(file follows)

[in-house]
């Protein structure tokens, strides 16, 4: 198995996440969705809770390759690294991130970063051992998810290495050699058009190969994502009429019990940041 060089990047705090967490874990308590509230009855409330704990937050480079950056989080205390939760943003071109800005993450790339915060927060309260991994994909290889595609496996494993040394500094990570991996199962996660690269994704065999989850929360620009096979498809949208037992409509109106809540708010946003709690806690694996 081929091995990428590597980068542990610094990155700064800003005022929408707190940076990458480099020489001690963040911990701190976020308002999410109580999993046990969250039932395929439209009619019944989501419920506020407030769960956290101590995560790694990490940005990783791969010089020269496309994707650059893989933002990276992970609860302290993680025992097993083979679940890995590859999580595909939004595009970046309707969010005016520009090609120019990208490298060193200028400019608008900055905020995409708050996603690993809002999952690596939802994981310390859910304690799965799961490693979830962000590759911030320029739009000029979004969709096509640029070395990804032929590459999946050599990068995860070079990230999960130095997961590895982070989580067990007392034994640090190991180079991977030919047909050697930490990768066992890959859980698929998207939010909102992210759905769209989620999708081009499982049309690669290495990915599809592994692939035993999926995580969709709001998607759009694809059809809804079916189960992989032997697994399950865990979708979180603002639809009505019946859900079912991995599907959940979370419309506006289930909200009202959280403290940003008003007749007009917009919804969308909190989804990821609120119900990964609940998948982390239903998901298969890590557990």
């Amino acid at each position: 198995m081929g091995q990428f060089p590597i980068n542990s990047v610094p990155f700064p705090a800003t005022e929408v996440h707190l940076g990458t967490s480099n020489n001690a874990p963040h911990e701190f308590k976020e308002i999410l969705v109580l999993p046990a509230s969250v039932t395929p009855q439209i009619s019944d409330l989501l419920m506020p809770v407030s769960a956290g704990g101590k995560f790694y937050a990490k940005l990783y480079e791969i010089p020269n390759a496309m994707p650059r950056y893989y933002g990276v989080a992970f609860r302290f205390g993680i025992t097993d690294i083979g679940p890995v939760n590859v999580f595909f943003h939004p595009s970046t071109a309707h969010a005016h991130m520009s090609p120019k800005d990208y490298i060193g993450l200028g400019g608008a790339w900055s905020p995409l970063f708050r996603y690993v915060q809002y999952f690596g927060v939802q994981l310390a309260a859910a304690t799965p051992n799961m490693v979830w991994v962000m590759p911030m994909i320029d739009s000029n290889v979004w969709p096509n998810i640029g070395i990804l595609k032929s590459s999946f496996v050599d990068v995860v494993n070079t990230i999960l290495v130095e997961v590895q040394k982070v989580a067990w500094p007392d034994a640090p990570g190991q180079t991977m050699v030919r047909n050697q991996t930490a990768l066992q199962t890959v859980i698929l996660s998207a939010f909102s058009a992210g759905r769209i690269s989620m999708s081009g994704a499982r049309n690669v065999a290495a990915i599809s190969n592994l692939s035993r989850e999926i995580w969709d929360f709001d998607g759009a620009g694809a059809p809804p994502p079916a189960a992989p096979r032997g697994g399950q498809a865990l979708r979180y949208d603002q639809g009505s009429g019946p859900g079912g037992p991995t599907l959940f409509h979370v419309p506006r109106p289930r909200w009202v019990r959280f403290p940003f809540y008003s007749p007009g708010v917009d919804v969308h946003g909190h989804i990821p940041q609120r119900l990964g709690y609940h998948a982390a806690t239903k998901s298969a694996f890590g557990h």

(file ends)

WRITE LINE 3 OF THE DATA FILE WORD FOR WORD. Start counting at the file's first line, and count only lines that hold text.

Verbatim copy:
């Amino acid at each position: 198995m081929g091995q990428f060089p590597i980068n542990s990047v610094p990155f700064p705090a800003t005022e929408v996440h707190l940076g990458t967490s480099n020489n001690a874990p963040h911990e701190f308590k976020e308002i999410l969705v109580l999993p046990a509230s969250v039932t395929p009855q439209i009619s019944d409330l989501l419920m506020p809770v407030s769960a956290g704990g101590k995560f790694y937050a990490k940005l990783y480079e791969i010089p020269n390759a496309m994707p650059r950056y893989y933002g990276v989080a992970f609860r302290f205390g993680i025992t097993d690294i083979g679940p890995v939760n590859v999580f595909f943003h939004p595009s970046t071109a309707h969010a005016h991130m520009s090609p120019k800005d990208y490298i060193g993450l200028g400019g608008a790339w900055s905020p995409l970063f708050r996603y690993v915060q809002y999952f690596g927060v939802q994981l310390a309260a859910a304690t799965p051992n799961m490693v979830w991994v962000m590759p911030m994909i320029d739009s000029n290889v979004w969709p096509n998810i640029g070395i990804l595609k032929s590459s999946f496996v050599d990068v995860v494993n070079t990230i999960l290495v130095e997961v590895q040394k982070v989580a067990w500094p007392d034994a640090p990570g190991q180079t991977m050699v030919r047909n050697q991996t930490a990768l066992q199962t890959v859980i698929l996660s998207a939010f909102s058009a992210g759905r769209i690269s989620m999708s081009g994704a499982r049309n690669v065999a290495a990915i599809s190969n592994l692939s035993r989850e999926i995580w969709d929360f709001d998607g759009a620009g694809a059809p809804p994502p079916a189960a992989p096979r032997g697994g399950q498809a865990l979708r979180y949208d603002q639809g009505s009429g019946p859900g079912g037992p991995t599907l959940f409509h979370v419309p506006r109106p289930r909200w009202v019990r959280f403290p940003f809540y008003s007749p007009g708010v917009d919804v969308h946003g909190h989804i990821p940041q609120r119900l990964g709690y609940h998948a982390a806690t239903k998901s298969a694996f890590g557990h």